Skip to 0 minutes and 10 seconds Snuffboxes, which are called snuff mulls in Scotland, were used as personal items for carrying snuff, pipe or tobacco, around. And they were often shared between friends. They were given as gifts between gentlemen. And this one, in particular, dates from the 1715 Jacobite rising. The band around the base of this snuff box is engraved, saying, to Colonel Donald Murchison, 1715. Donald Murchison was a Jacobite. He fought at Sheriffmuir and the Earl of Seaforth. His brother was also involved in the battle but his brother John died. Donald then went back to the Highlands where he took up the role of being a factor for the Earl of Seaforth. He went into exile at the end of the 1715 rising.
Skip to 1 minute and 8 seconds Gathering rents from lands that had been forfeited from the gentry he went into exile was illegal. And Donald was noted for his bravery in continuing to collect rents to send to the Earl of Seaforth in France. There is a famous incident which is commemorated in a painting, painted by Landseer. And the snuff mull features in the painting. It’s at the very front. And it depicts Murchison seeing off some red coats who’d come to challenge him on collections the rents. One of Murchison’s descendants, Roderick Murchison, posed as Donald Murchison in the painting. And it was through that side of the family that the snuff mull came to the museum.
Skip to 1 minute and 56 seconds The inscription in the top rim of the snuff mull is a Latin inscription which is taken from Virgil’s Aeneid. And it is quite common for the Jacobites to use extracts from Virgil to convey their political sentiment. This inscription translates as, call back my father, bring him back to my sight. If he is restored, there will be no more cause for grief. So there’s a clear correlation between the phrase that they’ve picked and the idea of the Jacobite kings coming back and being on the throne. As I mentioned at the beginning, snuffboxes were quite often given as gifts. And this inscription says to Colonel Donald Murchison, so it’s obviously a gift.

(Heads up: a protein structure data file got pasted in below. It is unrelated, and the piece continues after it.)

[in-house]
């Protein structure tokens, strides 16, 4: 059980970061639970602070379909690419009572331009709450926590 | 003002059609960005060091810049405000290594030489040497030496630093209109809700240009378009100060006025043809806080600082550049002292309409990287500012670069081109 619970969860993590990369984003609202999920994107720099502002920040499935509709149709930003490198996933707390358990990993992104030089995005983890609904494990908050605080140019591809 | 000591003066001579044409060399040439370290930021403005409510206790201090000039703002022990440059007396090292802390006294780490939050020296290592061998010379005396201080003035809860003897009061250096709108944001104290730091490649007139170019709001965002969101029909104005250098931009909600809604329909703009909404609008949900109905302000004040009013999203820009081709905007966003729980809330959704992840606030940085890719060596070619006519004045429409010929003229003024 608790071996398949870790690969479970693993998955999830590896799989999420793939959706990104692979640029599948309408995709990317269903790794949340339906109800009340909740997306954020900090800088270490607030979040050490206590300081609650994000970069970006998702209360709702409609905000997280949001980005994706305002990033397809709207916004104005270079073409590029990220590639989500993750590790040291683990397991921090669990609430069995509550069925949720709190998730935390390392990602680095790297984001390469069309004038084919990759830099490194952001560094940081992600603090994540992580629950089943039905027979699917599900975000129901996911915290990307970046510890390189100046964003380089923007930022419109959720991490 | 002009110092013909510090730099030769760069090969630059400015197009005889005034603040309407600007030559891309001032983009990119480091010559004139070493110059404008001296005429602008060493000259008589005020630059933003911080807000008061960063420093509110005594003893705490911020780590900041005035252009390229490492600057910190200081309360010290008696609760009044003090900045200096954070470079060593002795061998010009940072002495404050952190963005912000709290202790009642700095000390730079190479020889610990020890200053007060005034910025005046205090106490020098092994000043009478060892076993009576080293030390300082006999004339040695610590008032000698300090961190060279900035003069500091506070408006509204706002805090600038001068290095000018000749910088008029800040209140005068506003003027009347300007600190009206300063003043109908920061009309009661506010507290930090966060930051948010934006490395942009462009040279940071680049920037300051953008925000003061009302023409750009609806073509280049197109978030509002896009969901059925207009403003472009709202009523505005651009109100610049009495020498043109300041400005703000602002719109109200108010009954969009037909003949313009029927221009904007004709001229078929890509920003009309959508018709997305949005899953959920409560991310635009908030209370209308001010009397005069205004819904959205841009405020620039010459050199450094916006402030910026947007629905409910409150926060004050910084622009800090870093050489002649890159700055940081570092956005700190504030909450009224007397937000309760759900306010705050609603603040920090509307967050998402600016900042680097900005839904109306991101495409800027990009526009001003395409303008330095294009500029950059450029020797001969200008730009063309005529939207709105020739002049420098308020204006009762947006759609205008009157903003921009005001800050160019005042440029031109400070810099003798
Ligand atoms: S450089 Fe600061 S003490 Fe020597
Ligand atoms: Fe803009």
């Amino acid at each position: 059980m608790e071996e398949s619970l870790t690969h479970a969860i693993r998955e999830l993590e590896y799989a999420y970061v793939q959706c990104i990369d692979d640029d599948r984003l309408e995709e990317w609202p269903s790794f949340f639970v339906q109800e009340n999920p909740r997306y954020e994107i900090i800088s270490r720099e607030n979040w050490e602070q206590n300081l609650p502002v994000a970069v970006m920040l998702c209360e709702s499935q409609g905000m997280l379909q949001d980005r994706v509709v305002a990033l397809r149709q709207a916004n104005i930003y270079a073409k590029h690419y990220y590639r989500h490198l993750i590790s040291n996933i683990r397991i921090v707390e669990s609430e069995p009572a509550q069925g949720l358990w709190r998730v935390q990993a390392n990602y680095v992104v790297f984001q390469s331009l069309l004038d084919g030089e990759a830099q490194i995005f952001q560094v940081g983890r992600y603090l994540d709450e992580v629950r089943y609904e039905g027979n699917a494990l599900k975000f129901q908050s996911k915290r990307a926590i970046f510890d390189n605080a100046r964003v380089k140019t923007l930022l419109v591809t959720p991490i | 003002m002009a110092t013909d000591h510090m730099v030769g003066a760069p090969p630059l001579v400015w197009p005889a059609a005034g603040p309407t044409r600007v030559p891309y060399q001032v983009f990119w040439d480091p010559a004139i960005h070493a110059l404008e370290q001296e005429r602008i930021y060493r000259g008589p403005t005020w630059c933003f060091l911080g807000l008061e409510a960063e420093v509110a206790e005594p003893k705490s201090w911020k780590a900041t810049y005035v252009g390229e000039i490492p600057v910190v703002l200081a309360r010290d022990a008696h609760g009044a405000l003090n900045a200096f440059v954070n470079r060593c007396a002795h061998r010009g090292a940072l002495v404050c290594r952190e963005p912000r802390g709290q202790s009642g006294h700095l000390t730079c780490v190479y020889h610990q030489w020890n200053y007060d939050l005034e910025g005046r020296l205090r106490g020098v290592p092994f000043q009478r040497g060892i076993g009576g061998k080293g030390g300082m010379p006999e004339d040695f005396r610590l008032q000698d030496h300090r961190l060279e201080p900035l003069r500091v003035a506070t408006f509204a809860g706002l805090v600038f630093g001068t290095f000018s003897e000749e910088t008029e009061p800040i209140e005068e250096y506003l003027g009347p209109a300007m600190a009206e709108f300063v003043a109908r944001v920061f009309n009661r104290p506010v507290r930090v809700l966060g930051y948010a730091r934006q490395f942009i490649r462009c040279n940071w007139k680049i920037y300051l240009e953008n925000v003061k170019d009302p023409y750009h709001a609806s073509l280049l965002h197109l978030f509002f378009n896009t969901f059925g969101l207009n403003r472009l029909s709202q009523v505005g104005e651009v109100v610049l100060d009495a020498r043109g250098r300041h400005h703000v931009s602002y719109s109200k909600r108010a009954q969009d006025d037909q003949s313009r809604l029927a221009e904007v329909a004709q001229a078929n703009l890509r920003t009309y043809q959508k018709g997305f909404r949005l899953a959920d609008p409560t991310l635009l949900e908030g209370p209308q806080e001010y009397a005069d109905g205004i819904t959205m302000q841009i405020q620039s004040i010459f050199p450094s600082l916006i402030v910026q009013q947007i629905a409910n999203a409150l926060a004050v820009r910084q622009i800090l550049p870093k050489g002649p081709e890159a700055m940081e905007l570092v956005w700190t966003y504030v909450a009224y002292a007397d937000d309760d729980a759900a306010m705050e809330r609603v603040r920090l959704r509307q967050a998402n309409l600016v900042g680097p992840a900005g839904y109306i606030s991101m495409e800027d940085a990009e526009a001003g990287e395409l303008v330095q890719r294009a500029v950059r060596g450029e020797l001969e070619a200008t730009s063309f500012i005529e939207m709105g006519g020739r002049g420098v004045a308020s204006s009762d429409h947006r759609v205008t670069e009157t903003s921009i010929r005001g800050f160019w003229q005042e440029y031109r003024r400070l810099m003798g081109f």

Skip to 2 minutes and 43 seconds When this came into the museum, the family tradition that came with it was that this gift had been given to Murchison by James VIII & III. And this is unlikely because first of all James was only in Scotland for around a month during the 1715 rising. And by that time, Donald had gone back home. Secondly, the engraving and the style of the snuff marks is not of a high enough quality to be a royal gift that was bestowed upon somebody. But it probably was given to Murchison as a gift. And the way that we can try and pinpoint who that gift was from was by looking at the crest that is on the top of the lid.
Skip to 3 minutes and 25 seconds So this shows a motto, which is forward and spare not. It’s got a crying thistle and an IR standing for Jacobus Rex. So that’s obviously a Jacobite connection. And it’s also got a fir tree at the very bottom. The fir tree is the symbol of the McGregor clan, along with the phrase, spare not. So it’s potential that this is somebody from the McGregor clan who gave the snuffbox to Donald Murchison. Interestingly, a family history researcher, he was researching in the 19th century, found an inscription on a grave at a house called Glengyle near Loch Katrine. And the motto in that was ‘Forward and spare not’.
Skip to 4 minutes and 12 seconds And it’s the only other instance that, so far, we find of the use of this motto. Now, Glengyle Mcgregors were connected to the most famous MacGregor, Rob Roy. But Rob Roy’s nephew was called Gregor McGregor. And he was Gregor McGregor of Glengyle. And he was involved in both the 1715 rising and the 1745 rising. So it’s likely that he would have been at the same kind of station as Colonel Murchison and that they might have known each other. We can’t say for certain that this was a gift from Gregor McGregor to Murchison. But it seems likely that somebody connected with that family was the person who gave the gift.
Skip to 4 minutes and 57 seconds This is a particularly interesting object for us because it shows the personal connections that were happening within the Jacobite movement. And it’s individual stories rather than the politics and the military action that really stand out.
Murchison snuff mull
What is it?
Our next object is a snuff mull – or snuff box – dated 1715 that was used to hold snuff, a powdered tobacco.
Who owned it? Why is it important? It was given as a gift to the Jacobite Colonel Donald Murchison who fought at the battle of Sheriffmuir.
Watch this short video in which Assistant Curator, Adrienne Hynes examines the Murchison snuff mull and its inscriptions.
You can see the snuff mull in this painting by Landseer, 1868 that Adrienne mentions in the film.
The next step will discuss the snuff mull, the powder flask and the broadsword that we have explored as part of the surviving material – and martial – culture associated with the 1715 rising.